If what Google really wanted was just for Google Assistant to be able to make restaurant reservations, they’d be better off building an OpenTable competitor and giving it away to all these small businesses that don’t yet offer online reservations.
The app’s premise is simple: You pick from a list of activities, organized by category, which makes the activity’s colorful icons appear on a big grid within the app’s gorgeous UI. Whenever you do something—like drink water, for example—you simple need to tap on the icon and “check in” that activity. Repeat as needed, and you can see how often you’re doing each activity to see how good you are at creating lifestyle habits.
Specifically, it runs in the Mac's menubar and lets you attach various cloud storage solutions. They’ve got the usual suspects, like Dropbox, Google, Microsoft OneDrive, and Amazon S3. They also have more unexpected providers like Backblaze and various flavors of FTP.
As you play with it, it sends data via Bluetooth to its accompanying iPhone and iPad app in real time. There are also modes that guide you through specific activities, allowing you and your friends to compete in games like Splash (a water balloon toss game) and Jostle (a version of keep-away where you try to keep the ball still while someone else attempts to move it).
A jury in Los Angeles on Wednesday agreed with Steven Lamar that under a 2007 settlement with Beats’ founders, rapper Dr. Dre and Interscope Records’ Jimmy Iovine, he was entitled to a cut of the sales of the headphones that were based on the original Studio model.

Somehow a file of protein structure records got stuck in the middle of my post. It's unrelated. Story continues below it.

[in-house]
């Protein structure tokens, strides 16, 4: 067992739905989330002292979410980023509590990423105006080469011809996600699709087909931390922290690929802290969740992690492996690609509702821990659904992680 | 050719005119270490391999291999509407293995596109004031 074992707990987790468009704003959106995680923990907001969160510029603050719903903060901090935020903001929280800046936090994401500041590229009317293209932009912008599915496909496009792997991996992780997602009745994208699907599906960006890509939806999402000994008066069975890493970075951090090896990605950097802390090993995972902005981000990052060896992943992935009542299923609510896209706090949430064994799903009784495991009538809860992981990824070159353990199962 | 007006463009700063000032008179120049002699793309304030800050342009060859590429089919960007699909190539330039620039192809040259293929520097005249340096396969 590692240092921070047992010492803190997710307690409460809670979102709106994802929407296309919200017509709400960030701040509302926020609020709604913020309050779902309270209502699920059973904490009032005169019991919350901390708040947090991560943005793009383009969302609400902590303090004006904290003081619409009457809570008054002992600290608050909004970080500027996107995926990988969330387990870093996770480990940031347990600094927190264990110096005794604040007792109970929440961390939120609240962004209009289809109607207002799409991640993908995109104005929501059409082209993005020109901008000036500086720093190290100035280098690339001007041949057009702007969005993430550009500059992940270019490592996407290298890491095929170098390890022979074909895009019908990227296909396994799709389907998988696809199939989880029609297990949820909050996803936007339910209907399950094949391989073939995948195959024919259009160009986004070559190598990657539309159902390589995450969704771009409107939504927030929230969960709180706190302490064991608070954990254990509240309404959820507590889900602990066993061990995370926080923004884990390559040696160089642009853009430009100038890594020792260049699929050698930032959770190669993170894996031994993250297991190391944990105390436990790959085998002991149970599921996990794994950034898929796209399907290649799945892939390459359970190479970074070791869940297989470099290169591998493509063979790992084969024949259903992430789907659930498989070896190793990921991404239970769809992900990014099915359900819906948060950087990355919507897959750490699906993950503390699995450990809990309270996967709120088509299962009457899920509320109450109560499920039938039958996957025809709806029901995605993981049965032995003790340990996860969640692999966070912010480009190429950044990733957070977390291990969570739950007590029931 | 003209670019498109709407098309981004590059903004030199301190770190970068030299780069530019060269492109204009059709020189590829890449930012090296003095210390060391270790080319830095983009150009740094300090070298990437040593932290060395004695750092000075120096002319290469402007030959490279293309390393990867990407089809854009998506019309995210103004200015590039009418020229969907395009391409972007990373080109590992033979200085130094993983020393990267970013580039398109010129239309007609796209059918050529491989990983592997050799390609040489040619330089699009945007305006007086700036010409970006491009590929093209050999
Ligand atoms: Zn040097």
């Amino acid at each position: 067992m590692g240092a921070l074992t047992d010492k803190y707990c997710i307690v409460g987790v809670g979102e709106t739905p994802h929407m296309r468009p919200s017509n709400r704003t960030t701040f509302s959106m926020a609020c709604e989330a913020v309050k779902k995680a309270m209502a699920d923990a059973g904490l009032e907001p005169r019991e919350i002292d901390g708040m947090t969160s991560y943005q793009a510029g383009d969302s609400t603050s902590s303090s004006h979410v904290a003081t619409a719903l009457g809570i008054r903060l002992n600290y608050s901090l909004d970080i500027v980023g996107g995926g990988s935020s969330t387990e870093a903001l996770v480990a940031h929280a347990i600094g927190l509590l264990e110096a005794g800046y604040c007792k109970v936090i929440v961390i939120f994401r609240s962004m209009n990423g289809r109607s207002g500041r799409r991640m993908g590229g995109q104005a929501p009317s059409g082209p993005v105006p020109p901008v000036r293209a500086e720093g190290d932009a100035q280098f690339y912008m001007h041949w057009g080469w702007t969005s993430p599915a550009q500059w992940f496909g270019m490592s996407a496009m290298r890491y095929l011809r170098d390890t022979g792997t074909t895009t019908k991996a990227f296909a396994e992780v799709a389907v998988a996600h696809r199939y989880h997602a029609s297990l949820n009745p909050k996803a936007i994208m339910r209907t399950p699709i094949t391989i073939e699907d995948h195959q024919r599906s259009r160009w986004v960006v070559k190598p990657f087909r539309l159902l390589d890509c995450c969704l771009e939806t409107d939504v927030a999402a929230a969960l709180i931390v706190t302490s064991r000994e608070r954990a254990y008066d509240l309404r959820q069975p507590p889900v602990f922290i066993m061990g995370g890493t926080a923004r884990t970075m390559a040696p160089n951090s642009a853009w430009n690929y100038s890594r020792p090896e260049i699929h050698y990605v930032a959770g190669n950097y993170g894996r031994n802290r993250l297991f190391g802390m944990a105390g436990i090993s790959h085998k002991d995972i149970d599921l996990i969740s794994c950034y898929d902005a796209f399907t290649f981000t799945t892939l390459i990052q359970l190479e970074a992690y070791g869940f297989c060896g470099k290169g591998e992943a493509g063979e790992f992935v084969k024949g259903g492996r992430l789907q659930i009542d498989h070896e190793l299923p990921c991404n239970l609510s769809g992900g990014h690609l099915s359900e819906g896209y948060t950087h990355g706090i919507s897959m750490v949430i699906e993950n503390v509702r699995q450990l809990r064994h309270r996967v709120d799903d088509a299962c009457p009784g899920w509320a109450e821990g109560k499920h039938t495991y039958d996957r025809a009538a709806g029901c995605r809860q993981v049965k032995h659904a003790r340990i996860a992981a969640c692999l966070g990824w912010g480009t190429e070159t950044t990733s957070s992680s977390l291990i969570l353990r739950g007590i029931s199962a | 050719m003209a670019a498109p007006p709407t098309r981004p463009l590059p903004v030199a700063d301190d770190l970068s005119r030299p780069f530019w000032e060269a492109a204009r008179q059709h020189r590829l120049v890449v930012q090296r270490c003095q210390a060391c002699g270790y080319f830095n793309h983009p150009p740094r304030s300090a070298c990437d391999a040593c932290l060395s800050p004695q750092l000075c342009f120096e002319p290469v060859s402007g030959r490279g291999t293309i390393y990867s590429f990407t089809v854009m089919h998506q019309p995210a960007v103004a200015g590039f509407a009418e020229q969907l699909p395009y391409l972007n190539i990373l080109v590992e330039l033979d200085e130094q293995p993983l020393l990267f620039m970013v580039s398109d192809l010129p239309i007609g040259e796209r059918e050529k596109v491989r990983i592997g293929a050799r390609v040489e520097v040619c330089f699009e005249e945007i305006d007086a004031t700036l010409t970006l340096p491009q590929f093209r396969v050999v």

Apple and Samsung have finally put an end to their long-running patent battle whose central question was whether Samsung copied the iPhone. In a court filing today, the Judge Lucy Koh said the two companies had informed her that they had reached a settlement. Terms of the settlement were not disclosed.
The ICD-11 categorizes gaming disorder as an addictive disorder in the same category as drug abuse. But instead of a substance—a thing one consumes—underlying the addiction, a behavior does—an activity one performs. When the ICD-11 is adopted at the World Health Assembly in May 2019, gaming disorder will join one other behavioral disorder in the classification, gambling disorder.
But wait: Can people truly be addicted to games, like they can to gambling, or to heroin? And even if they can, why is gaming the only official computer-related behavioral addiction? Why not internet or smartphone addiction? Perhaps the issue isn’t that gaming should or shouldn’t be a mental disorder, but that the public is so willing to assume negative behaviors are the result of individual mental defects, rather than more complex social, political, and economic factors.
It is strange to think of Apple as a media company -- because it hasn't been a media company. Yes, it sells movies and TV shows and books and songs and podcasts, but it doesn't produce them. The yet-to-be-named video service is the first business where Apple is both selling and creating content.
Thanks for reading.